AFTER MONTHS OF rumored trouble, it's official: Seattle's Independent Media Center (IMC) is closing. The downtown alternative-media storefront, opened to organize independent coverage of 1999's anti-WTO demonstrations, spawned a network of Web sites and media collectives worldwide that today includes 123 locally managed IMCs in at least 45 countries. But it never quite made it here.
The idea of independent media producers pooling their content in one place while covering a major protest was not new, of course. There was the temporary media site established to report on protests at the Chicago Democratic Party convention in 1996. But Seattle's effort three years later was very much in the right place at the right time.
Beyond the enormity of the World Trade Organization protests, the Internet was just coming into its own as a tool to convey breaking news inexpensively. And there was a growing audience aware that network news coverage of such protests was likely to tell markedly different stories than protesters themselves would tell. Moreover, Seattle hadand still hasa remarkably diverse and talented pool of alternative print, radio, cable TV, and Web media outlets. Live Web accounts of the mayhem in Seattle's streets during WTO drew more than a million hits a day.
At subsequent "summit" demonstrations in North America and Europe, the indymedia.org movement found its first niche, providing real-time coverage of the demonstrations and encouraging the establishment of new IMCs wherever the protests occurredand in the hometowns of the protesters upon their return.
IN THE PAST two years, blogs came into their own, and post-9/11 American foreign policy raised interest in alternative sources for global news. Now, almost two-thirds of the IMCs, including some of the most active and well run, are outside the U.S. There's still plenty of protest politics, but, especially in Third World countries, local IMCs have become a way for media activists to spread to the rest of the world news from points of view not reflected in Associated Press and Reuters dispatches. In October, for example, www.bolivia.indymedia.org was an invaluable multilingual source of accounts of the movement that forced Bolivia's government into exile. Impoverished Bolivia has few Internet users; the audience was readers in other countries.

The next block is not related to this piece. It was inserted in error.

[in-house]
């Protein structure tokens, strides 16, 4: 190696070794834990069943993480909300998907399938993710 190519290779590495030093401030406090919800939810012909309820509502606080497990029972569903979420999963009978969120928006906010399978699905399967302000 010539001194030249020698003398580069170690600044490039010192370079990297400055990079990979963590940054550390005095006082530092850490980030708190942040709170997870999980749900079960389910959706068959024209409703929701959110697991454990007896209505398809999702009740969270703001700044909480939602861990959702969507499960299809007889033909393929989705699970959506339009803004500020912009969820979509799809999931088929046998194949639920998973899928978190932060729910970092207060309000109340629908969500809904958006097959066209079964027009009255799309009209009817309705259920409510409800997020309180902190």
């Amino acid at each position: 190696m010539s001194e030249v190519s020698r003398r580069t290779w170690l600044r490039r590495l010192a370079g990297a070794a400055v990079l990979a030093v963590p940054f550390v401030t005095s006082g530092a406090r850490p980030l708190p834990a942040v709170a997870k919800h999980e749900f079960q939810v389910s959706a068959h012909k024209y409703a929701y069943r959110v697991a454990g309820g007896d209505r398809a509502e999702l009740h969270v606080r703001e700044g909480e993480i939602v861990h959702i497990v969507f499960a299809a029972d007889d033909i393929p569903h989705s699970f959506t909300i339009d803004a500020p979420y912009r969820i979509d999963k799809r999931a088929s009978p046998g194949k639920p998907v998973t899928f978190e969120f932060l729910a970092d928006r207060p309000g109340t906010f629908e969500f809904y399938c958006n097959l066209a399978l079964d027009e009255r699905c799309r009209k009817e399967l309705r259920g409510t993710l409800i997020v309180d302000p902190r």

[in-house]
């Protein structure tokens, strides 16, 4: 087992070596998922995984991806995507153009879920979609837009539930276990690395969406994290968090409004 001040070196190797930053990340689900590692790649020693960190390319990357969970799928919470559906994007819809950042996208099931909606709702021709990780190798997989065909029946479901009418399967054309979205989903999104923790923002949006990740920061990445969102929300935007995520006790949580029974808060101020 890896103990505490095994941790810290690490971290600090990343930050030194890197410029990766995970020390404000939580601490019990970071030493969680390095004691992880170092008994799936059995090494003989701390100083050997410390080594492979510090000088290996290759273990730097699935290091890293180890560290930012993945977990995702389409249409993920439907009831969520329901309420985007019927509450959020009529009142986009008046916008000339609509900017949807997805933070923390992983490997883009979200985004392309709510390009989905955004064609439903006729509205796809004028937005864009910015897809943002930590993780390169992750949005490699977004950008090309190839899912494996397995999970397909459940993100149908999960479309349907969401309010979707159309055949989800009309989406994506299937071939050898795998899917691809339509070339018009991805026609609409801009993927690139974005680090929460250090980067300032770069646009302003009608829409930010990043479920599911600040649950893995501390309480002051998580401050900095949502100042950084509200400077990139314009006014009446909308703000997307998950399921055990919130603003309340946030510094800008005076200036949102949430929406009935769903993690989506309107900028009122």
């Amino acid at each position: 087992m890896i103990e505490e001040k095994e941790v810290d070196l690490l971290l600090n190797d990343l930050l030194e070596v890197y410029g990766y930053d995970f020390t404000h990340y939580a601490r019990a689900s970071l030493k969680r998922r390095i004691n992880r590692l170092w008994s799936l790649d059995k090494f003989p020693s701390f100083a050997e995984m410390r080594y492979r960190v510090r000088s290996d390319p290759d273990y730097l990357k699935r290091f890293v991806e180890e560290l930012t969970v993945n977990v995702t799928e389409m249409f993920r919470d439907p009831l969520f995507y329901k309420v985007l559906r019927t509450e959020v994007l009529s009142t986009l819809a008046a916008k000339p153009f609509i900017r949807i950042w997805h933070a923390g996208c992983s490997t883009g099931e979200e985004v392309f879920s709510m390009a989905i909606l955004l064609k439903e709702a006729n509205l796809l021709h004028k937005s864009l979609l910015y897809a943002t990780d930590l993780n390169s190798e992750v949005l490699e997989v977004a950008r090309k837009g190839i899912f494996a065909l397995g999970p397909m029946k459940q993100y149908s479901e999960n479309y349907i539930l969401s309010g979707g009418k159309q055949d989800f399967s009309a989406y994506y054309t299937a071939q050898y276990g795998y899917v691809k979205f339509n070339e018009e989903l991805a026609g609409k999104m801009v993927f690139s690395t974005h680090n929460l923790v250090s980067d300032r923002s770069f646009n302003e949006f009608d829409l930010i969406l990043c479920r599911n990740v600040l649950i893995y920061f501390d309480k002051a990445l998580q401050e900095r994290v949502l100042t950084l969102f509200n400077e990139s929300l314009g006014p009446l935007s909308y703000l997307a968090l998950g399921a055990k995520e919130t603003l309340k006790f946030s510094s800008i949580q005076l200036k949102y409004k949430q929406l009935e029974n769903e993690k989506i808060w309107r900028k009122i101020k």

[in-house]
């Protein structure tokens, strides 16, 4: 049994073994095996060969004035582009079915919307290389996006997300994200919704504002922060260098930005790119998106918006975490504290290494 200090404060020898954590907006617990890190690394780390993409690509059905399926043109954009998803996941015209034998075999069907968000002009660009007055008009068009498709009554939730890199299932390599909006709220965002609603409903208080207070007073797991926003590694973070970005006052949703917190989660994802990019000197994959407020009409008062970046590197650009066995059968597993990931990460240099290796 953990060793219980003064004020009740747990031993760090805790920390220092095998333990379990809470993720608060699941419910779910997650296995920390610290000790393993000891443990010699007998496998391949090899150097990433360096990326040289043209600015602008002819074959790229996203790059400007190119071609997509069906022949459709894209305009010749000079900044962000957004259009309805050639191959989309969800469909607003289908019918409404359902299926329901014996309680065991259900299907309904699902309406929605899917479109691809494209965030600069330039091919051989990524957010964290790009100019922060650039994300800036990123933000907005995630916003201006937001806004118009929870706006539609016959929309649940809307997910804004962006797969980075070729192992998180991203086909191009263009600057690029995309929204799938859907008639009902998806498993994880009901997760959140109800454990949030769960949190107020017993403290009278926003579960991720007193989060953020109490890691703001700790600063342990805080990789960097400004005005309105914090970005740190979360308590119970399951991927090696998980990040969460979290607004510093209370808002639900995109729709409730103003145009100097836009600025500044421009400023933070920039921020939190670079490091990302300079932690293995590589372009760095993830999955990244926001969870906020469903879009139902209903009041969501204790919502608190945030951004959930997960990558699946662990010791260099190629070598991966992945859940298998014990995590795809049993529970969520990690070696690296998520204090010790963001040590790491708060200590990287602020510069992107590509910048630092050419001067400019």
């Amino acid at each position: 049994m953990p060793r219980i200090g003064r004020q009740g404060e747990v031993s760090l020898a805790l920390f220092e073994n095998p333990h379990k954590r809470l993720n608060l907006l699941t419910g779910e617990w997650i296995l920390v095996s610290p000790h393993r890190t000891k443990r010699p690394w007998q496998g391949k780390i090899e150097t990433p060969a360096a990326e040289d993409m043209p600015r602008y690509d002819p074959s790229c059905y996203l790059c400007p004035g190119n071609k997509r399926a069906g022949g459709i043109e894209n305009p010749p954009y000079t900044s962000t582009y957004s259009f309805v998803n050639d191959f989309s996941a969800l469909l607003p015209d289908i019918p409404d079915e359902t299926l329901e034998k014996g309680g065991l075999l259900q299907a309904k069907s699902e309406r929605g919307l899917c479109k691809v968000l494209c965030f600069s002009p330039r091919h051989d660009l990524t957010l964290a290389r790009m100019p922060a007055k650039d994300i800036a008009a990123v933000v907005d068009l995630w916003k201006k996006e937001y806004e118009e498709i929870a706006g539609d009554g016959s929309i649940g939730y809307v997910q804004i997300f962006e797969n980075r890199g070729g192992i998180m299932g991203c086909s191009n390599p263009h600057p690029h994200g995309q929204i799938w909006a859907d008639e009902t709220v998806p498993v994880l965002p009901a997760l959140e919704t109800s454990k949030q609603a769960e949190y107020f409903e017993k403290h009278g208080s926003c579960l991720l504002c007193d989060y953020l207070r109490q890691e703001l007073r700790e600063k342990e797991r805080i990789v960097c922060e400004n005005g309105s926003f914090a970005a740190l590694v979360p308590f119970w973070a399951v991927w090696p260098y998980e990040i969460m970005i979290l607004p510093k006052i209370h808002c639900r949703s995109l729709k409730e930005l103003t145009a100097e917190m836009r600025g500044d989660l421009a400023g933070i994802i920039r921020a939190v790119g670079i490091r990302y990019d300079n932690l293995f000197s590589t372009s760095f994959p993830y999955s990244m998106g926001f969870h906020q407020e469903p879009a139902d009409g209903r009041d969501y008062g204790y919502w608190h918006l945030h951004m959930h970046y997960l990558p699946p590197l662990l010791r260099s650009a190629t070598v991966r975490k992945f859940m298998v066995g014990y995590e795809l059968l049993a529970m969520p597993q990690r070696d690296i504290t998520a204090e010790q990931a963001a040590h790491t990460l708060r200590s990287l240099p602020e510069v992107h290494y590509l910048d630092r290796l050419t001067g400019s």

Meanwhile, back in Seattle, the original IMC was crashing and burning. The storefront on Third Avenue near Union Street was chosen because it would be in the heart of the WTO protest action, and it was. But the need to continually raise money for rent for the expensive location has been a drain for four years. This month, the IMC defaulted on its lease; it will close by the end of the year.
MONEY HASN'T BEEN the only problem. The post-WTO decision to keep the expensive storefront was based on a dream of the IMC becoming an activist community center of sorts, where groups could hold events, use computer and video equipment, and collaborate on media projects. It rarely happened. Many of the city's existing, left-leaning political media projectsnewspapers like the Washington Free Press, Real Change, and Eat the State!, radio and cable producers, and Web projectsworked with the IMC sparingly or not at all. Efforts by the IMC to launch its own print publication fizzled. A number of media activists complained that the core group running the IMC was cliquish and inaccessible; at one point, nonwhite media activists discussed starting their own competing local IMC. In the end, core members were clashing over personalities, vision, and what to do about the debt.
FOR SOME readers and would-be supporters, content has also been a problem. The Seattle IMC Web site aspired to be a credible local news source, but in practice it was open publishing, meaning that anyone could send in a story and it would run untouched. The policy was, in theory, the ultimate in media democracy. But it also left readers to sort out for themselves the solid, well-researched, well-presented stories from the jargon-laden, factually incorrect anarco-leftist rants. There were plenty of each. But as more and more people started their own blogs or Web sites, the site's local content deteriorated.
Maybe existing or new IMC activists will try to save seattle.indymedia.org. In any event, the impact of the project has been phenomenal. Locally, the IMC trained a new generation of media makers, and there are more good alternative media projects in town than ever. More important, as the technology of media has changed, the idea that spread from Seattle has evolved to inspire writers, producers, and artists on six continents.
Globally, as in the U.S., control of much of the world's major media is in a handful of conglomerates. The Internet has proven to be the most powerful medium we have for breaking that monopoly. So far, the world's biggest grassroots effort to that end began in downtown Seattle, next door to Bruno's Pizza. Long live Indymedia.